So there I was, sitting in a bar at the Digital October center drinking orange juice (more on that later) and thinking that we did it. More than 5 months of preparation, endless phone calls, and a blast of email conversations was over and I could finally breathe out and say that WordCamp Moscow 2016 was a success.
It all started in February when Konstantin Kovshenin asked me if I wanted to take on the lead organizer role for the upcoming WordCamp in Moscow. I was very curious why would he ask me that because all the previous WordCamps that he organized were a huge success, but he explained to me that the lead organizers must change once every two years, and he had organized three WordCamps already 🙂 So there had to be a new organizer or there will be no WordCamp this year in Moscow.
I was super excited about this opportunity and accepted the offer. Without getting into too much preparation details I still would like to share this one piece of advice for first-time WordCamp organizers: Start as early as possible because the closer you get the date of the event the more unexpected things happen that require your immediate attention. We began arranging things roughly five months prior to the event, and now I can see that we could start even earlier.
It may seem that five months is a huge amount of time to organize the WordCamp for 200 people, but the reality is that we were cutting really close on getting some sponsors aboard, printing t-shirts, reviewing slides, getting drinks for the after-party and many other important things.
Basically, there are five key things that take the most of your time as an organizer and must be taken care of well in advance:
- Snacks / Lunch / Afterparty
Yes, I did put lunch before speakers and sponsors, because even if everything else is perfect but your guests can’t get themselves a decent cup of coffee and a tasty treat during breaks, a slice of pizza (or the whole pizza) during lunch and a pint of beer at the after-party, what’s the point of getting together anyway?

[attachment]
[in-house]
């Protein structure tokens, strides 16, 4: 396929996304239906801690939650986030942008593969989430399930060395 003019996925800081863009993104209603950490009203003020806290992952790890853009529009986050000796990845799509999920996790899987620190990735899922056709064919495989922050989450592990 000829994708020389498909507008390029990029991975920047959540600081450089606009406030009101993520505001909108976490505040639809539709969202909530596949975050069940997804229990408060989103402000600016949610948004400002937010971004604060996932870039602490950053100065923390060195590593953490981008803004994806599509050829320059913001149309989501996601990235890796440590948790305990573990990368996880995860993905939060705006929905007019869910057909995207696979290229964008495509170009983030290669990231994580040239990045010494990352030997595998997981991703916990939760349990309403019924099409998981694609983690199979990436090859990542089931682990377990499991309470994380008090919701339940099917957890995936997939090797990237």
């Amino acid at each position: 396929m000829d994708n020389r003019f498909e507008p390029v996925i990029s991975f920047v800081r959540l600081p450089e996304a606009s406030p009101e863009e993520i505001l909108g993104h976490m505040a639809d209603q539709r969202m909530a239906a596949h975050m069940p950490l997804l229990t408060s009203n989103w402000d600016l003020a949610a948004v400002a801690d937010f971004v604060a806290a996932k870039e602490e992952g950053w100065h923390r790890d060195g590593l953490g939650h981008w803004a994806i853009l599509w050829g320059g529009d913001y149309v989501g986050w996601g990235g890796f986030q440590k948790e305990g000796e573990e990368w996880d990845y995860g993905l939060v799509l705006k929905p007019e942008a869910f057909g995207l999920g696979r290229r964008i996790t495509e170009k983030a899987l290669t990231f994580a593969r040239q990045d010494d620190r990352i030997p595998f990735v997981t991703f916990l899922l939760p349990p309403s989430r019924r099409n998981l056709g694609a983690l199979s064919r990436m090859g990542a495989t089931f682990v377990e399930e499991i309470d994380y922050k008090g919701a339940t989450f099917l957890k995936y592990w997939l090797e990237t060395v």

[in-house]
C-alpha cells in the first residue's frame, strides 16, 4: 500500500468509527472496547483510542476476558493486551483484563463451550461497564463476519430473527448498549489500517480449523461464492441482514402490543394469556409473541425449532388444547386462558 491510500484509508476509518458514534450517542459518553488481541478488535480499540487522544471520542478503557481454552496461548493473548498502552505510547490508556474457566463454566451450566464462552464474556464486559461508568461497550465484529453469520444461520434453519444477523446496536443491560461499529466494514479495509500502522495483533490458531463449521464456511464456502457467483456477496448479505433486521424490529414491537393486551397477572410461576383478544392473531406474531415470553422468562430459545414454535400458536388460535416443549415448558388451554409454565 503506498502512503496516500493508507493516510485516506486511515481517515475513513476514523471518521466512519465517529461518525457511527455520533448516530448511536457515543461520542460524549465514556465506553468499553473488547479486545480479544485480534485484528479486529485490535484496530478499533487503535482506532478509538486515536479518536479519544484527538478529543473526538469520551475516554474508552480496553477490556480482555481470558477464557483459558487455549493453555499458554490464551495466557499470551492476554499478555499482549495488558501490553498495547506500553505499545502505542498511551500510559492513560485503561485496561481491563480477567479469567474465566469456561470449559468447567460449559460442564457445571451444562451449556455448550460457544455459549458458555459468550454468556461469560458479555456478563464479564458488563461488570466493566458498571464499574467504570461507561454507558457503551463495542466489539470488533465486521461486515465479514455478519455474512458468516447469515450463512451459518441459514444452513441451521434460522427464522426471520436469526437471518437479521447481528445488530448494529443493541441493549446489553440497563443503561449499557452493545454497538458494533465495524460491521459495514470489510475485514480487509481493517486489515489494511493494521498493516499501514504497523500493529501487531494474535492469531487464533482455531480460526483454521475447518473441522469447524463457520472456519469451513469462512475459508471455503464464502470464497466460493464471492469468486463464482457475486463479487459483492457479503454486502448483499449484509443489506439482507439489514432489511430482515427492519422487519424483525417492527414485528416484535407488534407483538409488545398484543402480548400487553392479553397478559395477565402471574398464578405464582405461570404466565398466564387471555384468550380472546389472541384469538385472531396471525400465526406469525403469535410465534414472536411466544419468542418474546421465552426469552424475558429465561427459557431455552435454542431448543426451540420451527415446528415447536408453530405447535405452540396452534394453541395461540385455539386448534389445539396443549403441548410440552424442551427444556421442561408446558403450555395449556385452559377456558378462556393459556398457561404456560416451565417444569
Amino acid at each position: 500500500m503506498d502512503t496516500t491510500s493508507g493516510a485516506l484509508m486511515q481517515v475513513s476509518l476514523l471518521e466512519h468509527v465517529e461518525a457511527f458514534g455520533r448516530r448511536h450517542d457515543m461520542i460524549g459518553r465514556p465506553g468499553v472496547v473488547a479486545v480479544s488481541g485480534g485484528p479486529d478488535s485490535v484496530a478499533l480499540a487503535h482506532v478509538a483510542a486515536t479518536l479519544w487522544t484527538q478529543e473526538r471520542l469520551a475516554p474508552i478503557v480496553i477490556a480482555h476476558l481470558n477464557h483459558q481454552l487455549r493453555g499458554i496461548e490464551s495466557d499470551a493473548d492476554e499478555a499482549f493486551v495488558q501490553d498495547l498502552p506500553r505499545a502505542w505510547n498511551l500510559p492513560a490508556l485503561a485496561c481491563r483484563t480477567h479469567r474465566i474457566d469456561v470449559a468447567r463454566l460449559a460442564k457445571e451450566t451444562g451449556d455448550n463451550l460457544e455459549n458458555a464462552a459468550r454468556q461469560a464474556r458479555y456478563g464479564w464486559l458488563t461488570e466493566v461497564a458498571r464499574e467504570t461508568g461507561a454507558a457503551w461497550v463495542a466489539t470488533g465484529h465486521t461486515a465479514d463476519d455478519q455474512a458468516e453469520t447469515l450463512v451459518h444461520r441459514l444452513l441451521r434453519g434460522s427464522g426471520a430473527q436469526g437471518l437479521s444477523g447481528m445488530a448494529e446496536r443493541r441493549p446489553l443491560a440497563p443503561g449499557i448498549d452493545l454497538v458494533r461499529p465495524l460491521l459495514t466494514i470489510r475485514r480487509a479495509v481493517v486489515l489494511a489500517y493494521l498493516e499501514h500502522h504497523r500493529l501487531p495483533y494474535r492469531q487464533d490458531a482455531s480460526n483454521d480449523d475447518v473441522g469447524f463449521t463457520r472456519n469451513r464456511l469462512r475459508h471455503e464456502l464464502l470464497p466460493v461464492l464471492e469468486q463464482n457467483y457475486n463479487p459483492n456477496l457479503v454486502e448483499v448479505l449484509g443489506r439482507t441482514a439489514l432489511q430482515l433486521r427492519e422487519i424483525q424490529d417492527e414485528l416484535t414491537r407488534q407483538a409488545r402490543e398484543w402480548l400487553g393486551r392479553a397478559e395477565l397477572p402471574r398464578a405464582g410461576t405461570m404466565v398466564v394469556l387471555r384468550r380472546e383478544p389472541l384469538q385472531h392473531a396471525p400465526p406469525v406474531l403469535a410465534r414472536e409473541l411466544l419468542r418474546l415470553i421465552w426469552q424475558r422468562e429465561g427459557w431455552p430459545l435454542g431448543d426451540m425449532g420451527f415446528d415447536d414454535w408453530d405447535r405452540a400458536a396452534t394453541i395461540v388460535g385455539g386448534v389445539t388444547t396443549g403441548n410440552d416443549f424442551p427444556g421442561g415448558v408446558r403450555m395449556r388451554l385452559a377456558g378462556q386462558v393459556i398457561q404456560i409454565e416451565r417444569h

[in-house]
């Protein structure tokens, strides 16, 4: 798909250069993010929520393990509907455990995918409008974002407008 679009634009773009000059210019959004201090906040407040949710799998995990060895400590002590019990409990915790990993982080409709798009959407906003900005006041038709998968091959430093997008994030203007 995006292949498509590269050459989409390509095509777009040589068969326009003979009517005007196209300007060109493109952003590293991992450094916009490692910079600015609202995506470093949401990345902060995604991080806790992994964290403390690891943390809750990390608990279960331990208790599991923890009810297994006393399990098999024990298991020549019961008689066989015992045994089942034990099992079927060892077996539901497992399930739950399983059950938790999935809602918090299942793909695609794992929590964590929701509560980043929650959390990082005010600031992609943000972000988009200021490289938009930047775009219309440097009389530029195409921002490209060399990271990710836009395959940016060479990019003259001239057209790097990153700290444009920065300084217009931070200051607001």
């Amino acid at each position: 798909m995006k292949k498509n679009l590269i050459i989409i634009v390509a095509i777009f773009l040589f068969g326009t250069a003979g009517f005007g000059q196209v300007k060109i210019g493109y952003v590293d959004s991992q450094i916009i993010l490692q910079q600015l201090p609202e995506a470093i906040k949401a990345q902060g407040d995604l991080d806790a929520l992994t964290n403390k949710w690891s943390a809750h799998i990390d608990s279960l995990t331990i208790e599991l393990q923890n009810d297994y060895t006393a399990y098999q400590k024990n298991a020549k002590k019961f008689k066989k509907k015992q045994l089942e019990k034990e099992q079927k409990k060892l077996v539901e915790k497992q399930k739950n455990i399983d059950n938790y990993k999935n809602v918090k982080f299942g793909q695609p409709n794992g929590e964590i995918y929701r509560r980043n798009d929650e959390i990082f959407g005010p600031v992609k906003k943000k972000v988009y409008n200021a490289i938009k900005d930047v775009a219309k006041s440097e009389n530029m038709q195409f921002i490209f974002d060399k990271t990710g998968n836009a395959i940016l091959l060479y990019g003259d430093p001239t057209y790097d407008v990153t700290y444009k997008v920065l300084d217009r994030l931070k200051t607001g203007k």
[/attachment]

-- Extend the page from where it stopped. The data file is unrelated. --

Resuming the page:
Apart from being an organizer, I was also a speaker and gave a talk on preparing themes for official WordPress theme repository that I gave earlier this year in London.
I adapted the slides, made some tweaks and cut out some jokes that were not funny. I was amazed that the room was almost full this time, compared to last year when I was speaking about typography.
I knew the WordCamp went well halfway through the day. I got this feeling from the smiles on the faces of our guest. Many of them were waiting for this event all year and flew in from different parts of Russia and other countries.
The survey confirmed my thoughts. Surely, there were some people who didn’t like certain talks or didn’t enjoy the pizza, but you can’t make it perfect for everyone. 63% of attendees said that everything was awesome, 30% said it was good, and only 8% said it was ok or could be better. Zero people said it was awful.
One of the main differences between WordCamps in Moscow and other WordCamps that I attended is that in Russia people seem to pay much more attention to presentations rather than networking in the hallway. Can’t say exactly what is the reason for this, but the survey also confirmed it. 67% of the attendees said that the presentations were the single most important thing for them. The next most important thing, according to the results, was talking to speakers — 48%.
Surprisingly, only 12,5% said that the after-party was the most important thing, which is quite funny because we ran out of beer that we pre-ordered very quickly and had to buy more during the event. I guess that not all of the guests answered this one honestly 🙂
I feel very lucky and privileged that this opportunity came in my way and that I had a chance to organize this event. I want to thank all speakers, sponsors, and volunteers without whom this WordCamp would not be possible.
Special thanks to Konstantin who was there for me when I had tons of questions, and who believed in me in the first place.
So to wrap it all up, as always — looking forward to WordCamp Moscow 2017. Come visit us next year!
P.S. I was drinking orange juice and not beer because I had a half-marathon coming up next morning, which also went pretty well.